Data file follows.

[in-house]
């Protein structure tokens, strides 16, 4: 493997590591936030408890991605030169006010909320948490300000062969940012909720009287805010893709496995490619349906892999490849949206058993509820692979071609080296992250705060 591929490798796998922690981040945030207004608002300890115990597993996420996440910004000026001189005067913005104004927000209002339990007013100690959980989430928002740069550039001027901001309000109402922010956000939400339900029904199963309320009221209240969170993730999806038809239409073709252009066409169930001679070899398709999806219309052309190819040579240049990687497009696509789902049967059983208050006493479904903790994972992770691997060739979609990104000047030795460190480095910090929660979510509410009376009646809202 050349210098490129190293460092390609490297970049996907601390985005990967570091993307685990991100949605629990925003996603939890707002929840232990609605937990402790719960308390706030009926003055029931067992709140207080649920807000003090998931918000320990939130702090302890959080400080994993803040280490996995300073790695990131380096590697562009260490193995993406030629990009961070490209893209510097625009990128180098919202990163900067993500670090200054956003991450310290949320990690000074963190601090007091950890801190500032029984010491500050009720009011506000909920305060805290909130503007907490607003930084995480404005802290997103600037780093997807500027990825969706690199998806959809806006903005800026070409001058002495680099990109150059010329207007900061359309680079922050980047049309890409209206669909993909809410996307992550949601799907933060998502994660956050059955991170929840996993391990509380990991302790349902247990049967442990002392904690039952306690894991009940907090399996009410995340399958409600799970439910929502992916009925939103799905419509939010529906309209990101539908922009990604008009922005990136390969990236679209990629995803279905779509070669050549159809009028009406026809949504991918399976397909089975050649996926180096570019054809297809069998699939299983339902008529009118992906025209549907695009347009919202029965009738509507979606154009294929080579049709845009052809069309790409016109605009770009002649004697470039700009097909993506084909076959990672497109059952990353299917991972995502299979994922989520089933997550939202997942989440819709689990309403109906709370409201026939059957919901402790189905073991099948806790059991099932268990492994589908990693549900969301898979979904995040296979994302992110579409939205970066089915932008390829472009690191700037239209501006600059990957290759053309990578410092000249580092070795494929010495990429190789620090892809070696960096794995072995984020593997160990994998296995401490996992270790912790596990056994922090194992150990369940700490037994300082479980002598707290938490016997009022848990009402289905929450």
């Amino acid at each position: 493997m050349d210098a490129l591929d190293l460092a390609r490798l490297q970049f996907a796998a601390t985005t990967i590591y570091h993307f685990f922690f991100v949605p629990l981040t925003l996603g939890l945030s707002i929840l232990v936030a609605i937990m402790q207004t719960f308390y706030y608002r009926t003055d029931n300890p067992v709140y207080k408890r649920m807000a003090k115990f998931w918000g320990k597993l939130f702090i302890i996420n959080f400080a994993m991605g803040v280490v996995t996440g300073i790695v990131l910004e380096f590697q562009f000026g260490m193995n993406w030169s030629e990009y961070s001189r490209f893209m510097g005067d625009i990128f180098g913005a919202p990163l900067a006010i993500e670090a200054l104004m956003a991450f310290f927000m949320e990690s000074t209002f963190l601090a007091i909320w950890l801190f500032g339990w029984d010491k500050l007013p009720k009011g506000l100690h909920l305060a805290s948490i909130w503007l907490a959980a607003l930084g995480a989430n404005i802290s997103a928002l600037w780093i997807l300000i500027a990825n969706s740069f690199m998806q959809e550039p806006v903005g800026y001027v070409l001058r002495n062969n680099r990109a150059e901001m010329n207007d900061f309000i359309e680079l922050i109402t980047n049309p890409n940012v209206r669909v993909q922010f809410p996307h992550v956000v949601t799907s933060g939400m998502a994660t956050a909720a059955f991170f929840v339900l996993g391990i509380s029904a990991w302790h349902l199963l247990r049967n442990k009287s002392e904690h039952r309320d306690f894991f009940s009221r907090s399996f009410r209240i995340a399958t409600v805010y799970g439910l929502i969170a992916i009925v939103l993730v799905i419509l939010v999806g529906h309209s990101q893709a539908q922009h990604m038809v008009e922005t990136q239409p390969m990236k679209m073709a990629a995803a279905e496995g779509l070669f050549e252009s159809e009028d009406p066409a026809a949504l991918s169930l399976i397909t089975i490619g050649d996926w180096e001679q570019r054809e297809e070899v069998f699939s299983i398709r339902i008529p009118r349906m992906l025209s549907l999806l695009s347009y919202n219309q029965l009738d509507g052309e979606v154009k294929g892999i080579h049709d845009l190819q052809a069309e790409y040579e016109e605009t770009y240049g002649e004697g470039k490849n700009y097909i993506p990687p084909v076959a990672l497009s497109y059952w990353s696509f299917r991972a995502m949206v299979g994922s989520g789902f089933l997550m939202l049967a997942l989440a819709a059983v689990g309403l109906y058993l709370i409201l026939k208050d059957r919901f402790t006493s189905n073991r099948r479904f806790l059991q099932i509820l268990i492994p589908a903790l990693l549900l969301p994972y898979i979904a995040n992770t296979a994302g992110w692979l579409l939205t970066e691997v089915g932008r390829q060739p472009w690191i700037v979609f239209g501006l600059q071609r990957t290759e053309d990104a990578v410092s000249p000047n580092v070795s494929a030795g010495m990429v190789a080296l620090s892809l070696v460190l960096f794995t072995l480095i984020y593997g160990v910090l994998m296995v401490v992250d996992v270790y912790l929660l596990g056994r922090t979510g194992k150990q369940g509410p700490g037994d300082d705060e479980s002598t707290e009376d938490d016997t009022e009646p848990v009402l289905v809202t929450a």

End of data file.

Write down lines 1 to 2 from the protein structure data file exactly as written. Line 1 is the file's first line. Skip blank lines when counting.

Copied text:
[in-house]
């Protein structure tokens, strides 16, 4: 493997590591936030408890991605030169006010909320948490300000062969940012909720009287805010893709496995490619349906892999490849949206058993509820692979071609080296992250705060 591929490798796998922690981040945030207004608002300890115990597993996420996440910004000026001189005067913005104004927000209002339990007013100690959980989430928002740069550039001027901001309000109402922010956000939400339900029904199963309320009221209240969170993730999806038809239409073709252009066409169930001679070899398709999806219309052309190819040579240049990687497009696509789902049967059983208050006493479904903790994972992770691997060739979609990104000047030795460190480095910090929660979510509410009376009646809202 050349210098490129190293460092390609490297970049996907601390985005990967570091993307685990991100949605629990925003996603939890707002929840232990609605937990402790719960308390706030009926003055029931067992709140207080649920807000003090998931918000320990939130702090302890959080400080994993803040280490996995300073790695990131380096590697562009260490193995993406030629990009961070490209893209510097625009990128180098919202990163900067993500670090200054956003991450310290949320990690000074963190601090007091950890801190500032029984010491500050009720009011506000909920305060805290909130503007907490607003930084995480404005802290997103600037780093997807500027990825969706690199998806959809806006903005800026070409001058002495680099990109150059010329207007900061359309680079922050980047049309890409209206669909993909809410996307992550949601799907933060998502994660956050059955991170929840996993391990509380990991302790349902247990049967442990002392904690039952306690894991009940907090399996009410995340399958409600799970439910929502992916009925939103799905419509939010529906309209990101539908922009990604008009922005990136390969990236679209990629995803279905779509070669050549159809009028009406026809949504991918399976397909089975050649996926180096570019054809297809069998699939299983339902008529009118992906025209549907695009347009919202029965009738509507979606154009294929080579049709845009052809069309790409016109605009770009002649004697470039700009097909993506084909076959990672497109059952990353299917991972995502299979994922989520089933997550939202997942989440819709689990309403109906709370409201026939059957919901402790189905073991099948806790059991099932268990492994589908990693549900969301898979979904995040296979994302992110579409939205970066089915932008390829472009690191700037239209501006600059990957290759053309990578410092000249580092070795494929010495990429190789620090892809070696960096794995072995984020593997160990994998296995401490996992270790912790596990056994922090194992150990369940700490037994300082479980002598707290938490016997009022848990009402289905929450």